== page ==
RANCOR Threat Group Leverages New Malware Strains in Targeted Espionage Attacks

July 26, 2018 @ 2:35 AM
| |
2 min read

New threat group RANCOR has been using previously undiscovered malware families to conduct espionage in Southeast Asia.

A previously unidentified threat group, RANCOR, is conducting malware-based espionage attacks in Singapore and Cambodia, according to a June 2018 report from Palo Alto Networks Unit 42. After observing the group throughout both 2017 and 2018, researchers identified two new malware strains: DDKONG and PLAINTEE.

Given the highly targeted distribution of this malware and the political nature of its decoy files, Palo Alto Networks concluded that RANCOR’s primary objective is likely espionage.

New Spear Phishing Campaign Could Have Far-Reaching Impact

RANCOR’s primary attack vector is spear phishing messages containing malicious attachments, such as Microsoft Excel files with embedded macros and HTML applications. The group also hosted decoy files on legitimate sites like Facebook and a Cambodian government website, according to a June 2018 IBM X-Force advisory. These decoy files contain details from public news articles focused primarily on political news and events.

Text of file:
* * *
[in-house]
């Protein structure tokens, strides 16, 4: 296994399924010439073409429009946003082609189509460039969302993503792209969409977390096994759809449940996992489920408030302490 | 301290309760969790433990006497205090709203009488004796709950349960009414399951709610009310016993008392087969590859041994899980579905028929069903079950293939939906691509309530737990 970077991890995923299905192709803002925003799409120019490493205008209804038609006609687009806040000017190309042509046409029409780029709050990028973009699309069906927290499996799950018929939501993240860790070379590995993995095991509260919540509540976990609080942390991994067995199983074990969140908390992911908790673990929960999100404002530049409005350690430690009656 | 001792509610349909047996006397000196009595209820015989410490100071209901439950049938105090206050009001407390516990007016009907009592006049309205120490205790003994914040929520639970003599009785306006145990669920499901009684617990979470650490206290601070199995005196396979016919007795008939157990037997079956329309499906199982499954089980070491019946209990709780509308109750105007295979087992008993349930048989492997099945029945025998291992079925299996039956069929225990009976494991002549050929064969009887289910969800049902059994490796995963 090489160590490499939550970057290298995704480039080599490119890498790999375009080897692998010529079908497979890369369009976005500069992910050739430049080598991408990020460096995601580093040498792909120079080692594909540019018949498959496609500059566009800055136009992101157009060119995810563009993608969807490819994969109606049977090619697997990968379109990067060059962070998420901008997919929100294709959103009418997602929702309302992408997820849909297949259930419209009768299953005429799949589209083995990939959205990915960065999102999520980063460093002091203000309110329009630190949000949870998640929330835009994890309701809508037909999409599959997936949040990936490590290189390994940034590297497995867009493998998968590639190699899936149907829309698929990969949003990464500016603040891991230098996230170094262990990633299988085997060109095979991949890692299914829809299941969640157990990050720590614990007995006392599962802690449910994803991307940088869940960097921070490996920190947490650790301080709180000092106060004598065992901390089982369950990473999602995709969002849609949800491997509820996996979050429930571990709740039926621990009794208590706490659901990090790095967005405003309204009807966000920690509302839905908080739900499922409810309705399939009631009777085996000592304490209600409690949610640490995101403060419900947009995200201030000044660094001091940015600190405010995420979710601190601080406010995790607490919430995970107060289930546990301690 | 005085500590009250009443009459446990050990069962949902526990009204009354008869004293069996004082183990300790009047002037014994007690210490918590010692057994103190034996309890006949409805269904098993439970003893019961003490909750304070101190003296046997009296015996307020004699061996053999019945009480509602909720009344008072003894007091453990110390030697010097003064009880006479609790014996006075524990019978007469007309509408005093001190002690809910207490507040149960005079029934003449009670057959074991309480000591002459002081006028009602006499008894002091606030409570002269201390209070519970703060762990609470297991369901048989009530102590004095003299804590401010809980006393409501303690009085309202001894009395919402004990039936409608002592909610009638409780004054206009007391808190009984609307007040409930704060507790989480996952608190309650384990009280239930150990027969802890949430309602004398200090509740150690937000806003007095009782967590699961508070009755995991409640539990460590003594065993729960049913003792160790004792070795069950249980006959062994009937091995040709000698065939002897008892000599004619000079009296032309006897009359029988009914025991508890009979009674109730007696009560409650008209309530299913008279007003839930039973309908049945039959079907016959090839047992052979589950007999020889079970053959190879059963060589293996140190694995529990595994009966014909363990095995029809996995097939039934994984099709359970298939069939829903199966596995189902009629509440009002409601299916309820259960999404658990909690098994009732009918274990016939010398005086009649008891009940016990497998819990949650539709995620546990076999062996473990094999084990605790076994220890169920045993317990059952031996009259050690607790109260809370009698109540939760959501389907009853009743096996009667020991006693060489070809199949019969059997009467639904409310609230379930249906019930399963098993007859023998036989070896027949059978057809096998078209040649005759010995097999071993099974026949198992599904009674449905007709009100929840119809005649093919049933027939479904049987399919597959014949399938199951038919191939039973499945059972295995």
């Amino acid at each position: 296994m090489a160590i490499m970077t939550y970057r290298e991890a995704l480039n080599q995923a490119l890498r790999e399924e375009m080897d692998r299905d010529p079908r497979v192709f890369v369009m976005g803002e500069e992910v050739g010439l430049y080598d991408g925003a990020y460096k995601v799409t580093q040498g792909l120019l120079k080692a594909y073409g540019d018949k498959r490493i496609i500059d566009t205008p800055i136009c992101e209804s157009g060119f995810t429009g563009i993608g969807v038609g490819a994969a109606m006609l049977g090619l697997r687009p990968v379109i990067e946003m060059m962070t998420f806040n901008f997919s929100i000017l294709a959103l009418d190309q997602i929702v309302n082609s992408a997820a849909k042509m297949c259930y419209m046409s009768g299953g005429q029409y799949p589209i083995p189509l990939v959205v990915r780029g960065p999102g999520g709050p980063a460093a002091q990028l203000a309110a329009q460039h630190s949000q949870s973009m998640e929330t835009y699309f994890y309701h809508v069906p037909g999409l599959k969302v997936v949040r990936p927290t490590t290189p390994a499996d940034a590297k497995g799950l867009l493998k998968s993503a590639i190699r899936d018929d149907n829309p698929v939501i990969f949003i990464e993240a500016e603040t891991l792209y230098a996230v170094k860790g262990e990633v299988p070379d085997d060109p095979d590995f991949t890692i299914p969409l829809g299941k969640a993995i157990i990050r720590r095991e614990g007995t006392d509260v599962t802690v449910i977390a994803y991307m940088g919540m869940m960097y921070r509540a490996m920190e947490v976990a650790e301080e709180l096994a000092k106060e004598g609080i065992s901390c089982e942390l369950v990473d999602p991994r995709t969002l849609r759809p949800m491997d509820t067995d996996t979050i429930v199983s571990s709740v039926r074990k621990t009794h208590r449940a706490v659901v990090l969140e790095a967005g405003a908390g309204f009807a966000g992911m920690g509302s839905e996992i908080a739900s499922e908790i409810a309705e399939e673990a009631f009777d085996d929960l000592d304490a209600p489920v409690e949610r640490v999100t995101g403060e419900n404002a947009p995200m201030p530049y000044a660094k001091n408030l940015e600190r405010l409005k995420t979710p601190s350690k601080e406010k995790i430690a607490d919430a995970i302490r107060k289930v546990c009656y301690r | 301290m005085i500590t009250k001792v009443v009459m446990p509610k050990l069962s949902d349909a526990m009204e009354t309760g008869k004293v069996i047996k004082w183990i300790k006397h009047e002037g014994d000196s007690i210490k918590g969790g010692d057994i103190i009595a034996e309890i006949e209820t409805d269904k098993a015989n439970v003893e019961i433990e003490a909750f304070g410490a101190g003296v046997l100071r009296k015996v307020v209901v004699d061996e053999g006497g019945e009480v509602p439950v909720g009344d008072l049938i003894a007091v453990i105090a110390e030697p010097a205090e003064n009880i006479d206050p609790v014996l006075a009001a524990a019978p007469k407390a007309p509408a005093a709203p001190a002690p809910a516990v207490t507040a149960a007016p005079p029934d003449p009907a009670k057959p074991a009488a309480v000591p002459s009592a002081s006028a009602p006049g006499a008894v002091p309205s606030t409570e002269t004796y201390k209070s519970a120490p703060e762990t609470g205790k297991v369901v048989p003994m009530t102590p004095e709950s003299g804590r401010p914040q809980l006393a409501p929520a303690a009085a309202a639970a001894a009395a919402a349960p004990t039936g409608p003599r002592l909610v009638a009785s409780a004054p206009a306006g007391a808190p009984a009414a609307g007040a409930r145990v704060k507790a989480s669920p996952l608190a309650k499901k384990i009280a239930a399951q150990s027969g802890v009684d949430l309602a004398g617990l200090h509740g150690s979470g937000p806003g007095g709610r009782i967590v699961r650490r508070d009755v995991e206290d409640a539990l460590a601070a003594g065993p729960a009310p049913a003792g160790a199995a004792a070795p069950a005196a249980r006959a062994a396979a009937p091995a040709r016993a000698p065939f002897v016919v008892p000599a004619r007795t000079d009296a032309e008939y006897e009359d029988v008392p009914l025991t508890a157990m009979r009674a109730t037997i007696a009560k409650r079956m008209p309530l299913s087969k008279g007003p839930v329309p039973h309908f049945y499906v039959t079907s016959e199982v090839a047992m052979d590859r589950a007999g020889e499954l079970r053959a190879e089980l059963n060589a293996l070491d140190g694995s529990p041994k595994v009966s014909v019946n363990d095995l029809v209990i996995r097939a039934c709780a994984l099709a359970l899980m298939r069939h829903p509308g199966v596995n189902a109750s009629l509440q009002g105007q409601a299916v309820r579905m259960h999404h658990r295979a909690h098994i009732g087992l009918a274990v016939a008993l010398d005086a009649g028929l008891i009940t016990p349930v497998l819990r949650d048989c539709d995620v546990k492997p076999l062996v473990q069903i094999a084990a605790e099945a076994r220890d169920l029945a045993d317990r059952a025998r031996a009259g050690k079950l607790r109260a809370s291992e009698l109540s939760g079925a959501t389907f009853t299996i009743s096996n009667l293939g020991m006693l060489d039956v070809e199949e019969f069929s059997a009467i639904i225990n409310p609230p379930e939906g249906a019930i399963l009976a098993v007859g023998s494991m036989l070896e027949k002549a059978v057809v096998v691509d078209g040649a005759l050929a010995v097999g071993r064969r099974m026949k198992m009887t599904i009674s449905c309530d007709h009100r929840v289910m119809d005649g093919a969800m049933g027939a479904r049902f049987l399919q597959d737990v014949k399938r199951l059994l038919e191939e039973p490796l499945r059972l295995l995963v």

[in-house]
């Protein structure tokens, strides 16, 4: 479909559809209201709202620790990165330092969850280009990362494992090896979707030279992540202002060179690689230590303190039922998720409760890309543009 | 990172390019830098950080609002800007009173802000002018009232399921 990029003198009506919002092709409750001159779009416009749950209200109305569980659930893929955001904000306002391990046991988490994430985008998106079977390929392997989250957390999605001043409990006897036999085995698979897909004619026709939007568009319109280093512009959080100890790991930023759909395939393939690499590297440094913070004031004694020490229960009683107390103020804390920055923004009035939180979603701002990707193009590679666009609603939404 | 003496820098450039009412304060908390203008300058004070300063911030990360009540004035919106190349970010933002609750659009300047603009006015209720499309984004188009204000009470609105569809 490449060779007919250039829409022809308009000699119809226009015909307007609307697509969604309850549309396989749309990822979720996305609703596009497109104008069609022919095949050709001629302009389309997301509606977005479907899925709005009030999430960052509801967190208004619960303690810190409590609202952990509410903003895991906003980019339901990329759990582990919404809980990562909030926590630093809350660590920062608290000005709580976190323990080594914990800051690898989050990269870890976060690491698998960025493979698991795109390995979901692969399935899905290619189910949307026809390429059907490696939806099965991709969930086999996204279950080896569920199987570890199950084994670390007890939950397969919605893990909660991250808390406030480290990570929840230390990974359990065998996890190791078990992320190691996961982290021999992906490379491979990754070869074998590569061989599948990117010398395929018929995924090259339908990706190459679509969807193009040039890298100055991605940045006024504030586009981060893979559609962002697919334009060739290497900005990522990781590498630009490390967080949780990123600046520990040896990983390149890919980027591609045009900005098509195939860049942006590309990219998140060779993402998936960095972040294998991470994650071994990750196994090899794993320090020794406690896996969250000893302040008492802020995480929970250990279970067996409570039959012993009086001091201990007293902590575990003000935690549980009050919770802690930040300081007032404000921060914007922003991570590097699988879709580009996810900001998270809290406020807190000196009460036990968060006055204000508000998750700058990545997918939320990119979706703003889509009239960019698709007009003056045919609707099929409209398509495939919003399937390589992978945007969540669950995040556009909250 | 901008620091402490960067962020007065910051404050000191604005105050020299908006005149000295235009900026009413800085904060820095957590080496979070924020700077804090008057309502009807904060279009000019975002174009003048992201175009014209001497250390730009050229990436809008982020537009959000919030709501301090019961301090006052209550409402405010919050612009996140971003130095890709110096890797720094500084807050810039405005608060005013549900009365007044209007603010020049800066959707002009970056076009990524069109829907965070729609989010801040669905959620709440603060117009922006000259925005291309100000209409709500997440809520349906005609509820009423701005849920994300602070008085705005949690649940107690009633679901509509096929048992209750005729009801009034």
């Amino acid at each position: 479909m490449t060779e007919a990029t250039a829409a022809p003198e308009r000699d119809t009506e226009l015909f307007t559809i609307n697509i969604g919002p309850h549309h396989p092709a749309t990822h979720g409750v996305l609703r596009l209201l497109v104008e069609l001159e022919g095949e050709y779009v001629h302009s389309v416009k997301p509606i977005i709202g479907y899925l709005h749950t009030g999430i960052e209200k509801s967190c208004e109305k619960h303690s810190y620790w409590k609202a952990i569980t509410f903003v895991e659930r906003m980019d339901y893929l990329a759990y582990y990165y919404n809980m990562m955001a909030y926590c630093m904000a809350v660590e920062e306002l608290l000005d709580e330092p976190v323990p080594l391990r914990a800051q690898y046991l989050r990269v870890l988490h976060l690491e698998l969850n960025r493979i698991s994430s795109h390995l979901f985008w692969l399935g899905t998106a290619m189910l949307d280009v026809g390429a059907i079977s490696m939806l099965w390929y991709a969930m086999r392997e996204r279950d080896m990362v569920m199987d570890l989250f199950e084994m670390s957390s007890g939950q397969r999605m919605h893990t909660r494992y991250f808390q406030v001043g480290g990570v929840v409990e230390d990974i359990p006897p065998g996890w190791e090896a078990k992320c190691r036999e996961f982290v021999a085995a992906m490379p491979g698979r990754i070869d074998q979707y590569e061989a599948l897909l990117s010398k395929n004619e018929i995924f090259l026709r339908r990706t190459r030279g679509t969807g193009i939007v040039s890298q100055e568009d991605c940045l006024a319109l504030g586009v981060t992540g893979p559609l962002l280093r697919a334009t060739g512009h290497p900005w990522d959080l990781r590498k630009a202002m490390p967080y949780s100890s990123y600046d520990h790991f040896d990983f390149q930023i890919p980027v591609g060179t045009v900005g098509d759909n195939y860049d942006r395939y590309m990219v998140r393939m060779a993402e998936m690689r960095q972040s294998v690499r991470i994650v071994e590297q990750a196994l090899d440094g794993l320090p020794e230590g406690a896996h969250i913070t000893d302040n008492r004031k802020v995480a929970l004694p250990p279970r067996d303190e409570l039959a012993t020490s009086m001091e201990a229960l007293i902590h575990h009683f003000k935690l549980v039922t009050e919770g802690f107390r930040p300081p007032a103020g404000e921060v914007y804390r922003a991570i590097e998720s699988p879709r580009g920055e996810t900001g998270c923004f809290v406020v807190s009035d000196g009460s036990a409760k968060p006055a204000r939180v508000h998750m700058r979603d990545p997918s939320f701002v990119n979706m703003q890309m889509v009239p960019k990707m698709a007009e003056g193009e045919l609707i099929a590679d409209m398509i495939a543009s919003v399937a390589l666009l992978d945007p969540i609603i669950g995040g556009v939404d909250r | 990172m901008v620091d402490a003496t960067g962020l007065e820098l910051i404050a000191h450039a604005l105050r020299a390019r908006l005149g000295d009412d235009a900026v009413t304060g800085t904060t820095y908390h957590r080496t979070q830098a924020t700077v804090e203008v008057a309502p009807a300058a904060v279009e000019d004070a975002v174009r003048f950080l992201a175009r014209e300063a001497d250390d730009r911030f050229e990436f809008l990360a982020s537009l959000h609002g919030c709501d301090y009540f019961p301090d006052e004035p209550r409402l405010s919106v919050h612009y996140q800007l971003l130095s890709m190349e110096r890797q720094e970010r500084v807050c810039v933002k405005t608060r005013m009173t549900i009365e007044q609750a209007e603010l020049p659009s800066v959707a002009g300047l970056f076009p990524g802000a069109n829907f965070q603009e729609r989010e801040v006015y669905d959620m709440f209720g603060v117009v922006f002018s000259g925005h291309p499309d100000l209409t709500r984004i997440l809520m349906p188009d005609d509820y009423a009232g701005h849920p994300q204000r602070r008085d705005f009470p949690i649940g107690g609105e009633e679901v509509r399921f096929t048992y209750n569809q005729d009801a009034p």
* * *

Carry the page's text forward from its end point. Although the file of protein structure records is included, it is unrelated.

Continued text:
RANCOR has only recently emerged, and at least one of its malware variants (PLAINTEE) has never been spotted in the wild before.

PLAINTEE leverages a custom User Datagram Protocol (UDP) to collect general system information and then creates a continuously operating beacon until a response is received from the command-and-control (C&C) server. With RANCOR already using KHRAT and DDKONG to infect targets, the group’s development and rapid implementation of brand new strains like PLAINTEE suggest an ability for rapid evolution — meaning RANCOR could quickly expand operations beyond Southeast Asia.

How Can Organizations Keep Abreast of New Malware Strains?

To stay ahead of emerging threat groups like RANCOR, IBM Security experts stress that cybersecurity professionals must both address in-house concerns and seek outside assistance. Security intelligence solutions powered by machine learning can help analysts detect potential decoys carrying DDKONG or PLAINTEE and prioritize their response accordingly.

Given the uniqueness of new malware strains such as these — and the increasing sophistication of the threat landscape at large — security experts also advise organizations to leverage the collective knowledge of the cybersecurity community and share threat intelligence to keep abreast of the latest developments.

Source: Palo Alto Networks

Douglas Bonderud
Freelance Writer

A freelance writer for three years, Doug Bonderud is a Western Canadian with expertise in the fields of technology and innovation. In addition to working for...
read more